|Publication number||US6944291 B1|
|Application number||US 09/253,579|
|Publication date||Sep 13, 2005|
|Filing date||Feb 19, 1999|
|Priority date||Feb 19, 1999|
|Publication number||09253579, 253579, US 6944291 B1, US 6944291B1, US-B1-6944291, US6944291 B1, US6944291B1|
|Inventors||William Woollcott Ellington, Jr., Francis Edward Noel, Jr.|
|Original Assignee||International Business Machines Corporation|
|Export Citation||BiBTeX, EndNote, RefMan|
|Patent Citations (8), Classifications (12), Legal Events (4)|
|External Links: USPTO, USPTO Assignment, Espacenet|
The present invention relates to computers and more particularly to an alternate power source for modem-capable, ordinarily-mobile computers.
Early personal computers were desktop systems which were so heavy and so bulky that it was assumed they would be left in place once installed. However, the benefits of a transportable personal computer were recognized early on and considerable efforts have been made to develop lighter and more portable computers. The advent of new technologies has permitted the development of newer, smaller and lighter personal computers which are known by various names, such as notebook computers, laptop computers or even palmtop computers, depending on their relative size. Personal computers are now light enough and small enough that they can be carried as hand luggage and can be used almost anywhere, including the confines of most airline seats. Computers of this type are referred to generically as mobile computers in the following specification.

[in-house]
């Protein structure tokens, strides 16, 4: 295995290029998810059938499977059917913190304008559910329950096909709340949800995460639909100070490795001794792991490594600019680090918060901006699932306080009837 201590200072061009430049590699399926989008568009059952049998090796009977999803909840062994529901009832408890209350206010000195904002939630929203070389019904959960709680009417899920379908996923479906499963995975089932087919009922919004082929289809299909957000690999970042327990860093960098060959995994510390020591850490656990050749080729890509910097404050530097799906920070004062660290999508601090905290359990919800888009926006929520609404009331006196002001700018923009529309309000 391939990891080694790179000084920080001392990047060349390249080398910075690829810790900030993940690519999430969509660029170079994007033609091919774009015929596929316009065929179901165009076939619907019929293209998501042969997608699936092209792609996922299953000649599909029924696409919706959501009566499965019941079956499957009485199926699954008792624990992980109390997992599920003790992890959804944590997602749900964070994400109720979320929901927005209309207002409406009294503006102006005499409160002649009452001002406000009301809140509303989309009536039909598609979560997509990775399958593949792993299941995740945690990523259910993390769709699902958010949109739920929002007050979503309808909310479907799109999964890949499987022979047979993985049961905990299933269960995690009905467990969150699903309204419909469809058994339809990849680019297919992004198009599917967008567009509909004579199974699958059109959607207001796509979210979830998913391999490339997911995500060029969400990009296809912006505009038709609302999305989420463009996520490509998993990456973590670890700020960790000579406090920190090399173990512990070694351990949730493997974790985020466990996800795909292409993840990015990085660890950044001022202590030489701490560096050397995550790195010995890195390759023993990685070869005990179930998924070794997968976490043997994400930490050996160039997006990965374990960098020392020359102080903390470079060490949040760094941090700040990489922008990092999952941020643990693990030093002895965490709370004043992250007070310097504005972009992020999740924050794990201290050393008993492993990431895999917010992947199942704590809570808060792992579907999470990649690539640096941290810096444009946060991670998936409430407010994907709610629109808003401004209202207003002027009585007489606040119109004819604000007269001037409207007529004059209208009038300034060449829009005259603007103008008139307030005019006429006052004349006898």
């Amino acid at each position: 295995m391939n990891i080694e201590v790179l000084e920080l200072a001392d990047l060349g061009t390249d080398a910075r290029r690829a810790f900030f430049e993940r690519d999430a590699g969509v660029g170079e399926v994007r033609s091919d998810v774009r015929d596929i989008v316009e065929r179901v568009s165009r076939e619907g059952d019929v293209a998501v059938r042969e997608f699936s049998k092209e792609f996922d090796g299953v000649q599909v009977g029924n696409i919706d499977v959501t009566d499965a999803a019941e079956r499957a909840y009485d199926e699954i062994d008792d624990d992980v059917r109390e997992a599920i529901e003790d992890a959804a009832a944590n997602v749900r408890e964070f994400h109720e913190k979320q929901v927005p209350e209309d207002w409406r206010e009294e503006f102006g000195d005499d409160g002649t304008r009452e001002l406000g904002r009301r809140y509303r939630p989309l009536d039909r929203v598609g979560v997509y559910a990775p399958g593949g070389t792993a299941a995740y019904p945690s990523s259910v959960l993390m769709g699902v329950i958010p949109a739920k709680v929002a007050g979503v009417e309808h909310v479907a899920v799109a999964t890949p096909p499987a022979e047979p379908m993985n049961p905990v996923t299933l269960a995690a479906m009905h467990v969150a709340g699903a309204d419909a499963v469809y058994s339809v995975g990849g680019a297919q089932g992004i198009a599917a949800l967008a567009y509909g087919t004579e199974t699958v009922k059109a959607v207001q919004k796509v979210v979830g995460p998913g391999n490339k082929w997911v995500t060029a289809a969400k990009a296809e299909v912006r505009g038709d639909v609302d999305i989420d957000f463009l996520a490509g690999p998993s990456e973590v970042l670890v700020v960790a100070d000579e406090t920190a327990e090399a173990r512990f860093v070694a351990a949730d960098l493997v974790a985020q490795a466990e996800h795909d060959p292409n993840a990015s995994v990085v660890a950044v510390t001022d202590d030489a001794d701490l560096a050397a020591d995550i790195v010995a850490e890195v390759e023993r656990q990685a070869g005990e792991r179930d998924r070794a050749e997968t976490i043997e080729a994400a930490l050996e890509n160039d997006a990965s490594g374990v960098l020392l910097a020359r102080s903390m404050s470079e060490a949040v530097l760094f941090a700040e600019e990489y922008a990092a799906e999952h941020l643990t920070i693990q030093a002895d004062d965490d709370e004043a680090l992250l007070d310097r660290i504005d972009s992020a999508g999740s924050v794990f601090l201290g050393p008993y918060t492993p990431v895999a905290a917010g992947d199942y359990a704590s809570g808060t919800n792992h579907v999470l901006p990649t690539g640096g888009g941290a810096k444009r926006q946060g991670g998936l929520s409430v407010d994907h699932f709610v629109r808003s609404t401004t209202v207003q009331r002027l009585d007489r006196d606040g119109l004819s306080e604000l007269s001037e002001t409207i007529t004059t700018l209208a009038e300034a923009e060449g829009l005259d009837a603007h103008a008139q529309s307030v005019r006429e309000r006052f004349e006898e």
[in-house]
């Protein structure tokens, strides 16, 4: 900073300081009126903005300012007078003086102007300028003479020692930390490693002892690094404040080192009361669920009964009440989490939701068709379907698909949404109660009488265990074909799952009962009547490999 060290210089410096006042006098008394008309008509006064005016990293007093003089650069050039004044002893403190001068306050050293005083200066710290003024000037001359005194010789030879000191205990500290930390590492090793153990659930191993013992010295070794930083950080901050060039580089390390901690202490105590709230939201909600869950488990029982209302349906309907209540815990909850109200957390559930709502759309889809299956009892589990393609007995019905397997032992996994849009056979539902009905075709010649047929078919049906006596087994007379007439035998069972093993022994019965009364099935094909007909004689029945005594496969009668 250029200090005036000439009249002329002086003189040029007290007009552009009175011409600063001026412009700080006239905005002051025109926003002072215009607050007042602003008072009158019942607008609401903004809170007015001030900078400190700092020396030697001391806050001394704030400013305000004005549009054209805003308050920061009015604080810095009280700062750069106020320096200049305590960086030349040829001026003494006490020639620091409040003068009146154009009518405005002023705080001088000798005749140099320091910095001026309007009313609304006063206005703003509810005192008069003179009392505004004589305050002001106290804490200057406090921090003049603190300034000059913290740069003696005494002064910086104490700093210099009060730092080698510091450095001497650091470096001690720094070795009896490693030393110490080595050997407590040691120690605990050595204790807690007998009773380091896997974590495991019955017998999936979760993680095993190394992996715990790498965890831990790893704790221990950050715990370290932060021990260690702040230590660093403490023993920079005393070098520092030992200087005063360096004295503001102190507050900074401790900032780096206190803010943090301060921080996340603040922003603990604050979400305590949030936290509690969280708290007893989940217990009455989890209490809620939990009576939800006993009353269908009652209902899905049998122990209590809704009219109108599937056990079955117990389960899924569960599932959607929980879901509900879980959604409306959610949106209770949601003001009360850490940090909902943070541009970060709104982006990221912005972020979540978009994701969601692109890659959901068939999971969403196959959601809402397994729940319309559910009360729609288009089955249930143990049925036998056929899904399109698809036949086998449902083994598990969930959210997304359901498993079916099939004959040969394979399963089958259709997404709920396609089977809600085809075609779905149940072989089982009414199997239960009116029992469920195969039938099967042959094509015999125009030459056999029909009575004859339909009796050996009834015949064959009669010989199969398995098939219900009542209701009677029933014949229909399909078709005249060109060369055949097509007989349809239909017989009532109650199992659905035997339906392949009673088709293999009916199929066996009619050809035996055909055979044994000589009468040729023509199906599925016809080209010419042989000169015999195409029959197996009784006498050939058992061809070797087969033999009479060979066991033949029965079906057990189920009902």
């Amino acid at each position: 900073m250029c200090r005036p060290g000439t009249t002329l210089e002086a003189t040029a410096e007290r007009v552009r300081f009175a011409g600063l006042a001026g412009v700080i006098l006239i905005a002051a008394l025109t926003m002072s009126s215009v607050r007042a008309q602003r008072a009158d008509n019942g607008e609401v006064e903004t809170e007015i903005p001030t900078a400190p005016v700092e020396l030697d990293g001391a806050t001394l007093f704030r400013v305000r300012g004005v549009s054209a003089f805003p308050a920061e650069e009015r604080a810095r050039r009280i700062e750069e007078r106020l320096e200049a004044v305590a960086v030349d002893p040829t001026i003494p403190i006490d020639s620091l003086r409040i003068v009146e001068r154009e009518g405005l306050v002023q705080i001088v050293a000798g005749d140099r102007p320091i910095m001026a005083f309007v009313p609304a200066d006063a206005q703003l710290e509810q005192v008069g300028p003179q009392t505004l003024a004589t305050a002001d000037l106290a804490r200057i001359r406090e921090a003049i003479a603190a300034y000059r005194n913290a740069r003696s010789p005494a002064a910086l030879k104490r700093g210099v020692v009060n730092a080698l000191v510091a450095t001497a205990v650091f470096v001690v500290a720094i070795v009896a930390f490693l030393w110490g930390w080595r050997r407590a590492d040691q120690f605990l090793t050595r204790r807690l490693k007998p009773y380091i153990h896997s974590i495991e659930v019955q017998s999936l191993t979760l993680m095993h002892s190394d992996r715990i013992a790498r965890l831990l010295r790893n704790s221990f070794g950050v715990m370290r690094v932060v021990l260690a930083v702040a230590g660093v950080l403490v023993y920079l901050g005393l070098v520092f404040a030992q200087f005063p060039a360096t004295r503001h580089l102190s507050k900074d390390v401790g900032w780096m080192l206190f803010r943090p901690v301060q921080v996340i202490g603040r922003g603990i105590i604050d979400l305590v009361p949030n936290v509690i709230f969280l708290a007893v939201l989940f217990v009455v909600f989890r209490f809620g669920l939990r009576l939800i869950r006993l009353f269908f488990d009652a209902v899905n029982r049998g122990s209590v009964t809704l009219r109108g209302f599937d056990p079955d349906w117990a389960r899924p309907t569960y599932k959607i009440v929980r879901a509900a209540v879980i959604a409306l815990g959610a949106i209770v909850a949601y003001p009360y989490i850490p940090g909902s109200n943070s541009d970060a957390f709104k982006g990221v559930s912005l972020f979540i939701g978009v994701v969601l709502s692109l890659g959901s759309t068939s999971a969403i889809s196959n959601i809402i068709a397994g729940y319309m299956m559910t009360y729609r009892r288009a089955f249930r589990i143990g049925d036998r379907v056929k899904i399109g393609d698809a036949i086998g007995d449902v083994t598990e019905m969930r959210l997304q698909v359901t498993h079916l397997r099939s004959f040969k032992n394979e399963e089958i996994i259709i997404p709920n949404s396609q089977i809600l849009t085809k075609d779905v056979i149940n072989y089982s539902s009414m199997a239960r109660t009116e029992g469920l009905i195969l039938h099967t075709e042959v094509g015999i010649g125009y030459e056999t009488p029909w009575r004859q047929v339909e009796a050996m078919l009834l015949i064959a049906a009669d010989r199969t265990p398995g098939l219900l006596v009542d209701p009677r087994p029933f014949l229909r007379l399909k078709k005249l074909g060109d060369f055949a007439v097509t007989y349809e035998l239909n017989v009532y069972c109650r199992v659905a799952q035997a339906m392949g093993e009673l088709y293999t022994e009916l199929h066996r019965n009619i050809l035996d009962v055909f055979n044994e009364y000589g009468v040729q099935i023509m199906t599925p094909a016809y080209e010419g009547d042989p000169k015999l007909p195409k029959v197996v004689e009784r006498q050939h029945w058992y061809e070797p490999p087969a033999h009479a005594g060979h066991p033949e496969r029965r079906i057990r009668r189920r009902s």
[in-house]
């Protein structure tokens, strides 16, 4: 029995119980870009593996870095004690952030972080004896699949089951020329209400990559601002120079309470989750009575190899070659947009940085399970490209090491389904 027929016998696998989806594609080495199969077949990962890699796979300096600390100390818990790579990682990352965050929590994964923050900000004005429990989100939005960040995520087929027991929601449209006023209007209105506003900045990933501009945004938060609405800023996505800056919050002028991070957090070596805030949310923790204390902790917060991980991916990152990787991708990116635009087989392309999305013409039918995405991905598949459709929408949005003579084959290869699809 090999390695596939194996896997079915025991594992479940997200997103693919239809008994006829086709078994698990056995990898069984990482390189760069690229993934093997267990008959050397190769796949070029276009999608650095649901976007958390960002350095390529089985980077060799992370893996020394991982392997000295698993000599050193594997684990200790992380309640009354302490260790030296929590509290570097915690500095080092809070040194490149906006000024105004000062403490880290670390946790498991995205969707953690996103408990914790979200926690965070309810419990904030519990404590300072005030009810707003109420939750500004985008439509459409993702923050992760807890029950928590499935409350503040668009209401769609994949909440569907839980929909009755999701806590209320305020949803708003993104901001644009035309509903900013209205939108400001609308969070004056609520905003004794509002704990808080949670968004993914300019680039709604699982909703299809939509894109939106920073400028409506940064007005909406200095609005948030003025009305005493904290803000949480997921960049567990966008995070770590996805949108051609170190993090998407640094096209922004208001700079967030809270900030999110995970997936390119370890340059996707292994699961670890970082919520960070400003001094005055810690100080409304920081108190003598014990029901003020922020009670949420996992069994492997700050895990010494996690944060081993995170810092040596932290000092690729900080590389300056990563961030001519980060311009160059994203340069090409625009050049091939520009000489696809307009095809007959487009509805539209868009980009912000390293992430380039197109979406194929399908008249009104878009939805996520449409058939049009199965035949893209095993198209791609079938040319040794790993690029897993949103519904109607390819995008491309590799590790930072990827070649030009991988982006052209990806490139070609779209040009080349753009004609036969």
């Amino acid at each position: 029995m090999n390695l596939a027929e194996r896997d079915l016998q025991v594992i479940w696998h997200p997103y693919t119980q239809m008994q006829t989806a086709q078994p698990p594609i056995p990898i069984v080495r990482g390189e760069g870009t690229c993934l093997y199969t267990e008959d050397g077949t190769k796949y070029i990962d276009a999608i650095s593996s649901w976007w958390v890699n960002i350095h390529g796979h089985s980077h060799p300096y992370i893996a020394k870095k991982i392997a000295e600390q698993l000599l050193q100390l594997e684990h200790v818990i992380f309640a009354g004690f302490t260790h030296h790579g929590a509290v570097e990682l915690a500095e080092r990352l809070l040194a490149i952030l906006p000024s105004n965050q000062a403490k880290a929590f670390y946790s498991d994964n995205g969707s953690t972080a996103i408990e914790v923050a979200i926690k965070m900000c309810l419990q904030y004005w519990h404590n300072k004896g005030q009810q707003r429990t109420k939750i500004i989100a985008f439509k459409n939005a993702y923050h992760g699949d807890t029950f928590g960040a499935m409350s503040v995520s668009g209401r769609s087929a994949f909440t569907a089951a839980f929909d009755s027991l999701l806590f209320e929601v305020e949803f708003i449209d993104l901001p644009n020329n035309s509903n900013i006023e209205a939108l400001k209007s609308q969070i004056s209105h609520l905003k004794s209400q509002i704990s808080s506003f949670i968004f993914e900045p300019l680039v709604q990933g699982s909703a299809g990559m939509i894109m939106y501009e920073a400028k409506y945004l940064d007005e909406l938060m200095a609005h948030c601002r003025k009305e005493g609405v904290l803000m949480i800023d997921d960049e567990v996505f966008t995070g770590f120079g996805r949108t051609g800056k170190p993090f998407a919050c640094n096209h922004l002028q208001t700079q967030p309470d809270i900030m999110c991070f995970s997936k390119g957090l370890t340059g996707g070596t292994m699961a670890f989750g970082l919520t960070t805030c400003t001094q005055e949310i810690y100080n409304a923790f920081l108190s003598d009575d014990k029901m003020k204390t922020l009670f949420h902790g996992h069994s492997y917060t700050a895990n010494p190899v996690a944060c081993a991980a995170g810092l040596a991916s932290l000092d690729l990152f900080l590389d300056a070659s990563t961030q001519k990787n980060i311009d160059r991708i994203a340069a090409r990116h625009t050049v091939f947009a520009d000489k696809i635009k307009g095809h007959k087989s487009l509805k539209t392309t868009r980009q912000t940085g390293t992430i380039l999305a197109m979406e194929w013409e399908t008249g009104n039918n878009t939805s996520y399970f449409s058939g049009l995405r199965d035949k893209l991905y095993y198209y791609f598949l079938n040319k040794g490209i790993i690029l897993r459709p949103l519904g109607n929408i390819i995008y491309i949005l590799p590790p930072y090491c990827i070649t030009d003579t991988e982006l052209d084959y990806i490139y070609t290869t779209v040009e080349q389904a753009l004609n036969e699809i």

Some users, having acquired a mobile computer small enough and light enough to carry on an airplane, want to be able to use that computer for the duration of even long flights either in a standalone mode and/or to stay “in touch” with others. Some airlines are considering accommodating such users by installing what amounts to a local area network (LAN) in some of their airplanes. At least a limited number of the seats in the airplane would be connected to the LAN through standard telephone connections, including a standard telephone jack such as the RJ45 jack widely used throughout the United States and in some other countries. The LAN would include a server or base station which could be used to establish radio communications with ground-based stations or satellite systems. An authorized mobile computer user would access the LAN simply by plugging his modem telephone cable into an RJ45 jack located in an armrest or in the seatback or bulkhead ahead of him or her.
While the existence of an airplane LAN and the ability to connect to that LAN through standard telephony connections at an airplane seat will enable a mobile computer user to stay “in touch” with the outside world, that user will remain “in touch” only until his or her computer battery becomes discharged.